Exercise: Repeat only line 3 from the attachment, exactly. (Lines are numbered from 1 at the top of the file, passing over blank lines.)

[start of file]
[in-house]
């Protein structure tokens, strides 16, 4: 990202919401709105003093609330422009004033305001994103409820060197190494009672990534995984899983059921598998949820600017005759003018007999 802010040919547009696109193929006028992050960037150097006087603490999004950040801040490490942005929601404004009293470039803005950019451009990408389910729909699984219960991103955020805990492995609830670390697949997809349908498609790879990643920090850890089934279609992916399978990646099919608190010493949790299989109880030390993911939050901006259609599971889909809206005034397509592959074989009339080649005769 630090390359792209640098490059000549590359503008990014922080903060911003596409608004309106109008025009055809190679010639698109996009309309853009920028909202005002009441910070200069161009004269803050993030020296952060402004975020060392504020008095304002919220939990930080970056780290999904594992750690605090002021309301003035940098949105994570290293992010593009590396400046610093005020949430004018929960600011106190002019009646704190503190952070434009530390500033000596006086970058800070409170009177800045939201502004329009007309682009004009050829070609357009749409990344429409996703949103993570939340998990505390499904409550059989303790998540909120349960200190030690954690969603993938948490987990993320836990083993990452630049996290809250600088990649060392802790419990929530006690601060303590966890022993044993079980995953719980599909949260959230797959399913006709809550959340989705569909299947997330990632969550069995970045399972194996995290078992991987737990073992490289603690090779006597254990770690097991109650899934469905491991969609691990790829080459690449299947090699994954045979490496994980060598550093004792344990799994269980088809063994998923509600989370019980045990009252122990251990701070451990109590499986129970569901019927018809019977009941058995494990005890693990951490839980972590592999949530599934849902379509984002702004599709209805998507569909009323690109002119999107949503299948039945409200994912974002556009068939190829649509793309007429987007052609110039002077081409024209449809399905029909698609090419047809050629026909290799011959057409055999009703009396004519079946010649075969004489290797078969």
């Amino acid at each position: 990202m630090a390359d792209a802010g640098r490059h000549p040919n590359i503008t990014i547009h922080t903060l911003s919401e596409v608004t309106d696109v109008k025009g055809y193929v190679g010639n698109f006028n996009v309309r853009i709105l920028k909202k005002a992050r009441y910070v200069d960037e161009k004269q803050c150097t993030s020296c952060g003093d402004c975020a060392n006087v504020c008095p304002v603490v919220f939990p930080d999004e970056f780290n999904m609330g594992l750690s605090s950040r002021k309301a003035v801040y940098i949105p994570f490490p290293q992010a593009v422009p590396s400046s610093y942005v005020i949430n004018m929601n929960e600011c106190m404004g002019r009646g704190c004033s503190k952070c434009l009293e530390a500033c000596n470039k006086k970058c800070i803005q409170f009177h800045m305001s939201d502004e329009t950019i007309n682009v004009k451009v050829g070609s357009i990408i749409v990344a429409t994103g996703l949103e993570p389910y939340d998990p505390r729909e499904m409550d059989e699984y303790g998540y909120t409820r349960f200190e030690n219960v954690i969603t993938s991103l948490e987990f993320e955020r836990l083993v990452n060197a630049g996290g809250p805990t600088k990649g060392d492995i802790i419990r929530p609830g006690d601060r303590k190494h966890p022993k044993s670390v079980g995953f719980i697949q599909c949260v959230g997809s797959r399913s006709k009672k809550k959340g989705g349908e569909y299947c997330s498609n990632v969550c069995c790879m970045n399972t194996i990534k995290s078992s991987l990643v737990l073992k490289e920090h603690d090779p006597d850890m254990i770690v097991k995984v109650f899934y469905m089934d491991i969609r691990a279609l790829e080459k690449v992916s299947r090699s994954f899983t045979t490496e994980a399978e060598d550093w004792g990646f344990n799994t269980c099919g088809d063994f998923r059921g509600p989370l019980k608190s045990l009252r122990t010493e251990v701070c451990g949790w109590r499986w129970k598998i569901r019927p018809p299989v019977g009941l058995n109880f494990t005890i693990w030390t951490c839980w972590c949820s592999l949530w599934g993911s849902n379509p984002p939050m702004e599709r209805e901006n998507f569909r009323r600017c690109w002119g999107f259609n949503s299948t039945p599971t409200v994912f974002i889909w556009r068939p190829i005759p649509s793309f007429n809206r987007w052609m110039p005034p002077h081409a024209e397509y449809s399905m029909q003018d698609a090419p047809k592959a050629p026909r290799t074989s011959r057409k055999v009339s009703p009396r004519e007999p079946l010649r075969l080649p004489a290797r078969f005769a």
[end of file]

């Amino acid at each position: 990202m630090a390359d792209a802010g640098r490059h000549p040919n590359i503008t990014i547009h922080t903060l911003s919401e596409v608004t309106d696109v109008k025009g055809y193929v190679g010639n698109f006028n996009v309309r853009i709105l920028k909202k005002a992050r009441y910070v200069d960037e161009k004269q803050c150097t993030s020296c952060g003093d402004c975020a060392n006087v504020c008095p304002v603490v919220f939990p930080d999004e970056f780290n999904m609330g594992l750690s605090s950040r002021k309301a003035v801040y940098i949105p994570f490490p290293q992010a593009v422009p590396s400046s610093y942005v005020i949430n004018m929601n929960e600011c106190m404004g002019r009646g704190c004033s503190k952070c434009l009293e530390a500033c000596n470039k006086k970058c800070i803005q409170f009177h800045m305001s939201d502004e329009t950019i007309n682009v004009k451009v050829g070609s357009i990408i749409v990344a429409t994103g996703l949103e993570p389910y939340d998990p505390r729909e499904m409550d059989e699984y303790g998540y909120t409820r349960f200190e030690n219960v954690i969603t993938s991103l948490e987990f993320e955020r836990l083993v990452n060197a630049g996290g809250p805990t600088k990649g060392d492995i802790i419990r929530p609830g006690d601060r303590k190494h966890p022993k044993s670390v079980g995953f719980i697949q599909c949260v959230g997809s797959r399913s006709k009672k809550k959340g989705g349908e569909y299947c997330s498609n990632v969550c069995c790879m970045n399972t194996i990534k995290s078992s991987l990643v737990l073992k490289e920090h603690d090779p006597d850890m254990i770690v097991k995984v109650f899934y469905m089934d491991i969609r691990a279609l790829e080459k690449v992916s299947r090699s994954f899983t045979t490496e994980a399978e060598d550093w004792g990646f344990n799994t269980c099919g088809d063994f998923r059921g509600p989370l019980k608190s045990l009252r122990t010493e251990v701070c451990g949790w109590r499986w129970k598998i569901r019927p018809p299989v019977g009941l058995n109880f494990t005890i693990w030390t951490c839980w972590c949820s592999l949530w599934g993911s849902n379509p984002p939050m702004e599709r209805e901006n998507f569909r009323r600017c690109w002119g999107f259609n949503s299948t039945p599971t409200v994912f974002i889909w556009r068939p190829i005759p649509s793309f007429n809206r987007w052609m110039p005034p002077h081409a024209e397509y449809s399905m029909q003018d698609a090419p047809k592959a050629p026909r290799t074989s011959r057409k055999v009339s009703p009396r004519e007999p079946l010649r075969l080649p004489a290797r078969f005769a």